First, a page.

Five Life Lessons from 40 Years at Work
This year marked 40 years since I entered the workforce. It’s scary seeing that number in print. I think back to my first job ..… I had graduated from business college and was offered a Girl Friday role with a manufacturing engineering company. There was a manual typewriter on my desk, a PABX switchboard, a shorthand notebook and a pencil. Nearby there was a telex machine (anyone remember the tapes we had to make to send messages?). And, I shouldn’t forget about the adding machine with a handle on the side and the carbonised Kalamazoo accounting system that we used for payroll. So much has changed since that time.
Over the years I have worked in a variety of roles and organisations. I have seen the best and worst of life in the workplace. It was a privilege to be asked recently by Simone Roche MBE, Founder of Northern Power Women in the UK, to share with their podcast listeners some of the lessons I had learned throughout my career (Series 2, Episode 8). This is what I said:
What’s one piece of advice that has really stuck with you?
Be brave for five minutes longer. The actions you take in those next few minutes when you feel like quitting may take you somewhere amazing. Feel the fear and do it anyway. [Thank you Todd Sampson – I heard your ‘Be Brave for Five Minutes Longer’ lecture many years ago, and the message certainly stuck with me].
What advice would you pass on to someone starting their career today?
Never compromise your integrity. Be true to yourself and if you ever find yourself in an ethical dilemma, you will make the right decision.
When have you faced imposter syndrome and what did you do about it?
I was asked by my university alumni office to be part of a panel discussion on corporate social responsibility which was being filmed for television. I said yes but when I saw my fellow panellists the imposter in me wanted to crawl into a hole – two were members of parliament and one was a local mayor. I felt the fear and did it anyway but to this day I haven’t watched the finished product.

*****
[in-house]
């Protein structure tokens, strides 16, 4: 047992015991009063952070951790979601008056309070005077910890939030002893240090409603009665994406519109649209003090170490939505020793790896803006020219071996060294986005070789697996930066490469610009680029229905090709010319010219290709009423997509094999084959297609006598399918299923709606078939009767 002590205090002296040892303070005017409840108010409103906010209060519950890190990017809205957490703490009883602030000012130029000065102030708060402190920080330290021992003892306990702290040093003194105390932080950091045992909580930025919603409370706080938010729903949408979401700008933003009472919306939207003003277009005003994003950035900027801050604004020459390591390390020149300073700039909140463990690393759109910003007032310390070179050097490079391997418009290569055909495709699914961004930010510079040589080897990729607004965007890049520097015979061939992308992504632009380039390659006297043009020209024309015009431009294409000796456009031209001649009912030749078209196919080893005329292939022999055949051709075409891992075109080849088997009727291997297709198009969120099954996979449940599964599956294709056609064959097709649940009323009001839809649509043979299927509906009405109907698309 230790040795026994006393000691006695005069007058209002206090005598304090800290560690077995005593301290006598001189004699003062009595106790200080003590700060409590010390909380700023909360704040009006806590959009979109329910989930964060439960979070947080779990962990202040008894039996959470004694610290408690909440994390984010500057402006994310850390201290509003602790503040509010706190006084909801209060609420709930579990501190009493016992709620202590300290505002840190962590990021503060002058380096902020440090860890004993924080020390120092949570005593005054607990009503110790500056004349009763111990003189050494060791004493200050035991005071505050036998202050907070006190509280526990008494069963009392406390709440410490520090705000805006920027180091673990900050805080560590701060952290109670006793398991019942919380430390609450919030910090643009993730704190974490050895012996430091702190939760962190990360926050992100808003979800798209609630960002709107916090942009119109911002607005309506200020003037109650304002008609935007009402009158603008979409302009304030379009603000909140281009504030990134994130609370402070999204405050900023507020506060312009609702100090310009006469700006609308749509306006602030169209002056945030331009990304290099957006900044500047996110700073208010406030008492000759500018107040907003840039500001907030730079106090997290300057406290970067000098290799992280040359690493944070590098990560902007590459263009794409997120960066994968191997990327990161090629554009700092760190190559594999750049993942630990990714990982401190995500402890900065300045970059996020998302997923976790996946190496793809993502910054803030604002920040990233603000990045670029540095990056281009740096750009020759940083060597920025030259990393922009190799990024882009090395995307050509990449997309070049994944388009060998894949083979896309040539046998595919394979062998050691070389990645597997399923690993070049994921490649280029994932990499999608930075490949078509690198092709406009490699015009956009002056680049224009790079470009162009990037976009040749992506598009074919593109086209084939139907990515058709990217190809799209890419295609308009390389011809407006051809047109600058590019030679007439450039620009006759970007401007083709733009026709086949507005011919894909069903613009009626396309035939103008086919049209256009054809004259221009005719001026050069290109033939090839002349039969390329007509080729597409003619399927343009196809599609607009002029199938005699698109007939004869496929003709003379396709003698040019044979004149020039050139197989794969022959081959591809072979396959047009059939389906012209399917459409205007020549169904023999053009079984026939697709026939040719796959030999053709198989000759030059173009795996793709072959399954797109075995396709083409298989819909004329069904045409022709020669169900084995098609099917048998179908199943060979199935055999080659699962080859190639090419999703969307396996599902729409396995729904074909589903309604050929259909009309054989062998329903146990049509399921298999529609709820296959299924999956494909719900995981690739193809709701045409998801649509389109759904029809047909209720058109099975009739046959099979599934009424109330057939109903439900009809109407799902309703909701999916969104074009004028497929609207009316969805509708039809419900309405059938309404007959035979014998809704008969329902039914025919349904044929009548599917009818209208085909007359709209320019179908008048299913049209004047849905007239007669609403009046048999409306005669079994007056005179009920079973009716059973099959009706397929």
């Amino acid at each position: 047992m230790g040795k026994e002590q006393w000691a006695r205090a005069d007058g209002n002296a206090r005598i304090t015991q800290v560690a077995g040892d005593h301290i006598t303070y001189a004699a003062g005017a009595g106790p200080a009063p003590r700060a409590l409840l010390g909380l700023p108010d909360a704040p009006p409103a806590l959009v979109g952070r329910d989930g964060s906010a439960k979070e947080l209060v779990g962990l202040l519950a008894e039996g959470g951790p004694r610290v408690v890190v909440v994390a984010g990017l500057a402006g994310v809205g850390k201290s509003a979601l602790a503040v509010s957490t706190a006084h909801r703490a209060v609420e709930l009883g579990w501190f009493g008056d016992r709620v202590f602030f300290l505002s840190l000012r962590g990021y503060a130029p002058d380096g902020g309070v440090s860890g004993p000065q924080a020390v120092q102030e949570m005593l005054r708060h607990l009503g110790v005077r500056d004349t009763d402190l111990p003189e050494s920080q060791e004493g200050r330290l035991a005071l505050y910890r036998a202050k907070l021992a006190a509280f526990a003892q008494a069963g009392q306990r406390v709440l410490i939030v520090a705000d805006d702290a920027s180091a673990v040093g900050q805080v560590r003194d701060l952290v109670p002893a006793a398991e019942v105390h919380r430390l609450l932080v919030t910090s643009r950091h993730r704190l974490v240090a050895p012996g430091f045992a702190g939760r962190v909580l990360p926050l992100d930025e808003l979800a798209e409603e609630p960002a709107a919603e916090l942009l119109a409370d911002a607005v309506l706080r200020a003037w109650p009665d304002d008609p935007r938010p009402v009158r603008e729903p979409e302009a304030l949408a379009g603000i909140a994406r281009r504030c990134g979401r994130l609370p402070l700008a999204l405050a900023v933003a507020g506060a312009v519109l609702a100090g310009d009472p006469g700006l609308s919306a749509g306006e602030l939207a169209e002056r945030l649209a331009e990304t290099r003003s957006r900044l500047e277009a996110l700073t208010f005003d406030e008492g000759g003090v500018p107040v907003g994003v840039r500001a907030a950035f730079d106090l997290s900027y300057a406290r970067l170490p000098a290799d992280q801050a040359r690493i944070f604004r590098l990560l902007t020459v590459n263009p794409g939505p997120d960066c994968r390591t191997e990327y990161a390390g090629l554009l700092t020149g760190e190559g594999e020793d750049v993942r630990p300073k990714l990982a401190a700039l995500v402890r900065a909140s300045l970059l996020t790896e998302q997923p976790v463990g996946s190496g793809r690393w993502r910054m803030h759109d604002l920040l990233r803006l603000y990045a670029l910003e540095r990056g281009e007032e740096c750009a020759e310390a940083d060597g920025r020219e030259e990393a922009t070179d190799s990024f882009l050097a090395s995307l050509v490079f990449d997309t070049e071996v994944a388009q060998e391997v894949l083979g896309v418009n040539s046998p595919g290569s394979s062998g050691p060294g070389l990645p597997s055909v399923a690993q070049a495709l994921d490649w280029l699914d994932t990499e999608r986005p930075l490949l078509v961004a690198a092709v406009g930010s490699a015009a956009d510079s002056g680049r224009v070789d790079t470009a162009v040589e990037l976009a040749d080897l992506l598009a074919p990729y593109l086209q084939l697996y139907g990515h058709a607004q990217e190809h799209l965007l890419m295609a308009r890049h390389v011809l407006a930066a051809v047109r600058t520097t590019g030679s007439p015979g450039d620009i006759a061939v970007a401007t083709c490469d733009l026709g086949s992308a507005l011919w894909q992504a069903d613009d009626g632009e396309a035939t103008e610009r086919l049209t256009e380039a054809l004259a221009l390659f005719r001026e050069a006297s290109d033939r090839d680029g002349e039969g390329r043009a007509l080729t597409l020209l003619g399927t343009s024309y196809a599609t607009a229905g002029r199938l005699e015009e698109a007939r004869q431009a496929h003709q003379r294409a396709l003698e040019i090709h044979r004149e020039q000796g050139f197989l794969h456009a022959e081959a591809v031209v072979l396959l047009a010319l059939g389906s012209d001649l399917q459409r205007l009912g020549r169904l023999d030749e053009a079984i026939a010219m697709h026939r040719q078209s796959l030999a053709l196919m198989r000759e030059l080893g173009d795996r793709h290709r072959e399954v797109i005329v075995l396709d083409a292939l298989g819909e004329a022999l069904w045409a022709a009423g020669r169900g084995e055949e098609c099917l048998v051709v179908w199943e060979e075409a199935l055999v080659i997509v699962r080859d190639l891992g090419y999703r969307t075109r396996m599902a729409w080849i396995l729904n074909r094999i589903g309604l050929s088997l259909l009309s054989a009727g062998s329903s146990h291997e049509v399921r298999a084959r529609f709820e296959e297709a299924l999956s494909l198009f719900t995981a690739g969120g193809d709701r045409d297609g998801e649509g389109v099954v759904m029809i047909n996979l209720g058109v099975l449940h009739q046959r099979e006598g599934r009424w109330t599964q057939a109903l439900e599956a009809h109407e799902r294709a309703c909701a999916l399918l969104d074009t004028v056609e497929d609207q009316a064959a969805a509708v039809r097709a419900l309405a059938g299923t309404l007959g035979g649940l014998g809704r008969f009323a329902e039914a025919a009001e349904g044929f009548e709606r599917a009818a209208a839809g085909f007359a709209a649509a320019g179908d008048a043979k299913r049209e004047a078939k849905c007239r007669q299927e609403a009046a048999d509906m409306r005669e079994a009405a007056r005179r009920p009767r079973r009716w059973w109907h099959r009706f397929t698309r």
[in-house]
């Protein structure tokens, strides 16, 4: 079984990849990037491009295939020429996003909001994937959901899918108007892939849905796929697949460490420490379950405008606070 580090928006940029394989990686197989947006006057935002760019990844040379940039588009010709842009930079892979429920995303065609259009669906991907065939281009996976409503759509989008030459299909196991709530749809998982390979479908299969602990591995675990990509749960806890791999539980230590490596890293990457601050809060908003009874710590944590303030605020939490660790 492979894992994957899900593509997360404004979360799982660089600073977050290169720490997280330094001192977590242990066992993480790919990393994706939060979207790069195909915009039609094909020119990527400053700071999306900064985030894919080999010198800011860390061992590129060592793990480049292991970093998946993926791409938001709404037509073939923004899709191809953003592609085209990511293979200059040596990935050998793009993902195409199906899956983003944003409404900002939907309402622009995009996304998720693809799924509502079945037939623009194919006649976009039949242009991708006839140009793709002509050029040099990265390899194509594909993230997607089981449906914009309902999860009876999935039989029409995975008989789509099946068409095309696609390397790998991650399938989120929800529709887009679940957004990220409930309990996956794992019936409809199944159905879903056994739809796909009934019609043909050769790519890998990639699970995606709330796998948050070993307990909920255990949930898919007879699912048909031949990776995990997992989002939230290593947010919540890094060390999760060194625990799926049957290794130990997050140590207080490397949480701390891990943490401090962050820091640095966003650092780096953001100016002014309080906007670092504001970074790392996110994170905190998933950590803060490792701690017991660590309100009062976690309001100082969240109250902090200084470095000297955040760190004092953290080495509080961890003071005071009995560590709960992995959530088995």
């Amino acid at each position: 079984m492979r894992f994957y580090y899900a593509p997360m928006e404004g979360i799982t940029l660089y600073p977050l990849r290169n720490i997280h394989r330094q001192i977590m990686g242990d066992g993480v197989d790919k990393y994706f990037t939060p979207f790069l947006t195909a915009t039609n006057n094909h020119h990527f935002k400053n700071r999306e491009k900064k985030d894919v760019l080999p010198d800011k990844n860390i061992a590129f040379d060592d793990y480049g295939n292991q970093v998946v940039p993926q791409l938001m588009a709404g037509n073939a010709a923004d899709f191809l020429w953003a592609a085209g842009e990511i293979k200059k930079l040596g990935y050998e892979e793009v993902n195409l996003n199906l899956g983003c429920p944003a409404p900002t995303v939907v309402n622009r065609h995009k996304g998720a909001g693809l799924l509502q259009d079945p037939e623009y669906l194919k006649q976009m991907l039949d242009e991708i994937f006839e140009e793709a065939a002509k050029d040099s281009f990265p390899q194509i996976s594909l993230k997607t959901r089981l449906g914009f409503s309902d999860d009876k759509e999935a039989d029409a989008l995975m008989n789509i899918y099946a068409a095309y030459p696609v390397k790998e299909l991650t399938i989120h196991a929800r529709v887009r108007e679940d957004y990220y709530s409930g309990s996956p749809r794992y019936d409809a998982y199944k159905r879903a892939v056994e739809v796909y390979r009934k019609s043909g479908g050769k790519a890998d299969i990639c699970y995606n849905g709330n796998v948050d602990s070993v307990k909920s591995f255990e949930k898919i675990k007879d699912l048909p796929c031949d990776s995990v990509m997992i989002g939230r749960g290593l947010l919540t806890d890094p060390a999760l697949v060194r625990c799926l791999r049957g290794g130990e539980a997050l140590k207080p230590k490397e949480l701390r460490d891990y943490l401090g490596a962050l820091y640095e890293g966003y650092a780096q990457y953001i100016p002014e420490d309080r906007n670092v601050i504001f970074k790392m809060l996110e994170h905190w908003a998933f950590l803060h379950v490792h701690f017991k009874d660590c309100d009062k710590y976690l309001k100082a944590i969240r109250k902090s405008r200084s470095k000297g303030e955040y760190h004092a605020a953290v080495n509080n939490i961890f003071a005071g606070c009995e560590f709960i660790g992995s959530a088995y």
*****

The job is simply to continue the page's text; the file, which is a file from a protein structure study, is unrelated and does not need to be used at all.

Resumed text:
Tell us about a time you have had to be resilient…
As we keep hearing today, health is the most important thing in the world. Two years ago, I ended up in a coronary care unit with an arrhythmia and needed to have my heart shocked back into rhythm. A few weeks later I was back in hospital and ended up having a year off work. My doctors said I needed to reduce the stress in my life. I stood down from my senior role and went back to work in a newly created part-time position. My confidence took a battering during this period, but I was determined to get my life and career back, albeit at a slower pace.
Give us an example of when a strong business network came into its own.
Many years ago, I wrote a magazine article about networking and said the best time to build your network is before you need it. I recently started my own business and I am blessed to be surrounded by a network of amazing professionals who have helped me crowdsource ideas, shared their experiences and insights and given me so much advice that if I had to pay for would send me broke. I’d like to say thank you all those amazing people.
For many years we’ve spoken about the future of work and that future is well and truly here. We have amazing technology, robots, artificial intelligence, virtual reality, big data and supercomputers and most importantly we have incredible, agile people. Regardless of where you are on your career journey, I hope these lessons resonate and can help you navigate your life.